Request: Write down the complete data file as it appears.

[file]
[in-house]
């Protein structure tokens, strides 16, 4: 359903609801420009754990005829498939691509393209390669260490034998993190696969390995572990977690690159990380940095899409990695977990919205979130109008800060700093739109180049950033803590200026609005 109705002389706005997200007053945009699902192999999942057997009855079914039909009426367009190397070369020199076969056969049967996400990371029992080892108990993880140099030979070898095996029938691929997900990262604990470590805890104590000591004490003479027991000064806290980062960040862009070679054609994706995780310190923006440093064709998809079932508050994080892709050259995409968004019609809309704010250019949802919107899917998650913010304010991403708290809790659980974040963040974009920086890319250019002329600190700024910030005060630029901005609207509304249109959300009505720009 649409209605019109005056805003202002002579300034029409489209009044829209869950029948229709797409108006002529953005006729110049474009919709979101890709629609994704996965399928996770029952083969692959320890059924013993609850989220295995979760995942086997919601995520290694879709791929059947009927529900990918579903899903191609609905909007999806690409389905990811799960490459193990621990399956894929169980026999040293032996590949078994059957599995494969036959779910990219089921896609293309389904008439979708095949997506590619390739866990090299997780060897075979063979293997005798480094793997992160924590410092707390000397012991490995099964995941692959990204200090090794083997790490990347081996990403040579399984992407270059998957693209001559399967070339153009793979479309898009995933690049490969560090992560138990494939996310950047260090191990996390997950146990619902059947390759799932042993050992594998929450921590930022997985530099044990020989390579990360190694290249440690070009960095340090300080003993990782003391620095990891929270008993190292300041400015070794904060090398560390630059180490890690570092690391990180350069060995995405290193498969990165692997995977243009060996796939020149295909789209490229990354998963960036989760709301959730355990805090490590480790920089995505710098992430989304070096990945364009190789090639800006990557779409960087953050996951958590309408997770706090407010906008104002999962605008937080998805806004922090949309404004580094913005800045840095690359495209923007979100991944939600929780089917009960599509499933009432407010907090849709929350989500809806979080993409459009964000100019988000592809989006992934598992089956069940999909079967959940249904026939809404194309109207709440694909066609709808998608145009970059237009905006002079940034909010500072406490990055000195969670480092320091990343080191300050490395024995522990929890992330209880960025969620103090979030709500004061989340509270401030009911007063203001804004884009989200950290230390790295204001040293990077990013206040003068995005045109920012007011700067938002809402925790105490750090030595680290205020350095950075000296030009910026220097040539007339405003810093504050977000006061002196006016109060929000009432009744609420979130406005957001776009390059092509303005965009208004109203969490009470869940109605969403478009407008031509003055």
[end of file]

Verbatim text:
[in-house]
């Protein structure tokens, strides 16, 4: 359903609801420009754990005829498939691509393209390669260490034998993190696969390995572990977690690159990380940095899409990695977990919205979130109008800060700093739109180049950033803590200026609005 109705002389706005997200007053945009699902192999999942057997009855079914039909009426367009190397070369020199076969056969049967996400990371029992080892108990993880140099030979070898095996029938691929997900990262604990470590805890104590000591004490003479027991000064806290980062960040862009070679054609994706995780310190923006440093064709998809079932508050994080892709050259995409968004019609809309704010250019949802919107899917998650913010304010991403708290809790659980974040963040974009920086890319250019002329600190700024910030005060630029901005609207509304249109959300009505720009 649409209605019109005056805003202002002579300034029409489209009044829209869950029948229709797409108006002529953005006729110049474009919709979101890709629609994704996965399928996770029952083969692959320890059924013993609850989220295995979760995942086997919601995520290694879709791929059947009927529900990918579903899903191609609905909007999806690409389905990811799960490459193990621990399956894929169980026999040293032996590949078994059957599995494969036959779910990219089921896609293309389904008439979708095949997506590619390739866990090299997780060897075979063979293997005798480094793997992160924590410092707390000397012991490995099964995941692959990204200090090794083997790490990347081996990403040579399984992407270059998957693209001559399967070339153009793979479309898009995933690049490969560090992560138990494939996310950047260090191990996390997950146990619902059947390759799932042993050992594998929450921590930022997985530099044990020989390579990360190694290249440690070009960095340090300080003993990782003391620095990891929270008993190292300041400015070794904060090398560390630059180490890690570092690391990180350069060995995405290193498969990165692997995977243009060996796939020149295909789209490229990354998963960036989760709301959730355990805090490590480790920089995505710098992430989304070096990945364009190789090639800006990557779409960087953050996951958590309408997770706090407010906008104002999962605008937080998805806004922090949309404004580094913005800045840095690359495209923007979100991944939600929780089917009960599509499933009432407010907090849709929350989500809806979080993409459009964000100019988000592809989006992934598992089956069940999909079967959940249904026939809404194309109207709440694909066609709808998608145009970059237009905006002079940034909010500072406490990055000195969670480092320091990343080191300050490395024995522990929890992330209880960025969620103090979030709500004061989340509270401030009911007063203001804004884009989200950290230390790295204001040293990077990013206040003068995005045109920012007011700067938002809402925790105490750090030595680290205020350095950075000296030009910026220097040539007339405003810093504050977000006061002196006016109060929000009432009744609420979130406005957001776009390059092509303005965009208004109203969490009470869940109605969403478009407008031509003055």